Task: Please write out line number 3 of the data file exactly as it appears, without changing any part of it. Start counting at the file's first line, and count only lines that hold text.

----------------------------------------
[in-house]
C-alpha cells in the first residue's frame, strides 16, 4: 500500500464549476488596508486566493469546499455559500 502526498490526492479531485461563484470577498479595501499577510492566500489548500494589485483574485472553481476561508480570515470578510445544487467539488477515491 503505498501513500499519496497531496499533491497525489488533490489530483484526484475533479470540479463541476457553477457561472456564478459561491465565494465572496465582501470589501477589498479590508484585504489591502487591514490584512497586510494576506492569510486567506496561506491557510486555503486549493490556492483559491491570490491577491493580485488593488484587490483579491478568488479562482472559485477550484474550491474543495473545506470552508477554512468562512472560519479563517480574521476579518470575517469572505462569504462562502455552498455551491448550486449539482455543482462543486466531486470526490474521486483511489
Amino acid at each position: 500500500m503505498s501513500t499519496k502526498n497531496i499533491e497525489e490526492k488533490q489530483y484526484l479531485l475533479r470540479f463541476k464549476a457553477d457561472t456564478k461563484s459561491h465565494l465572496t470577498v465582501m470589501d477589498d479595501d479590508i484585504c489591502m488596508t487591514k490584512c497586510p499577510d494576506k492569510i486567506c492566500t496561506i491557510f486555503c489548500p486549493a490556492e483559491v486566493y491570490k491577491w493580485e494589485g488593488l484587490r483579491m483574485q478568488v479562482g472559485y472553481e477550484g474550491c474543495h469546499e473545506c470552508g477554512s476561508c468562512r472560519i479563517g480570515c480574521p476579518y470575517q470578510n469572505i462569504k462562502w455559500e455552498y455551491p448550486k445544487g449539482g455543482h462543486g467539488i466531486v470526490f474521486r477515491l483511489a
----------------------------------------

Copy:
Amino acid at each position: 500500500m503505498s501513500t499519496k502526498n497531496i499533491e497525489e490526492k488533490q489530483y484526484l479531485l475533479r470540479f463541476k464549476a457553477d457561472t456564478k461563484s459561491h465565494l465572496t470577498v465582501m470589501d477589498d479595501d479590508i484585504c489591502m488596508t487591514k490584512c497586510p499577510d494576506k492569510i486567506c492566500t496561506i491557510f486555503c489548500p486549493a490556492e483559491v486566493y491570490k491577491w493580485e494589485g488593488l484587490r483579491m483574485q478568488v479562482g472559485y472553481e477550484g474550491c474543495h469546499e473545506c470552508g477554512s476561508c468562512r472560519i479563517g480570515c480574521p476579518y470575517q470578510n469572505i462569504k462562502w455559500e455552498y455551491p448550486k445544487g449539482g455543482h462543486g467539488i466531486v470526490f474521486r477515491l483511489a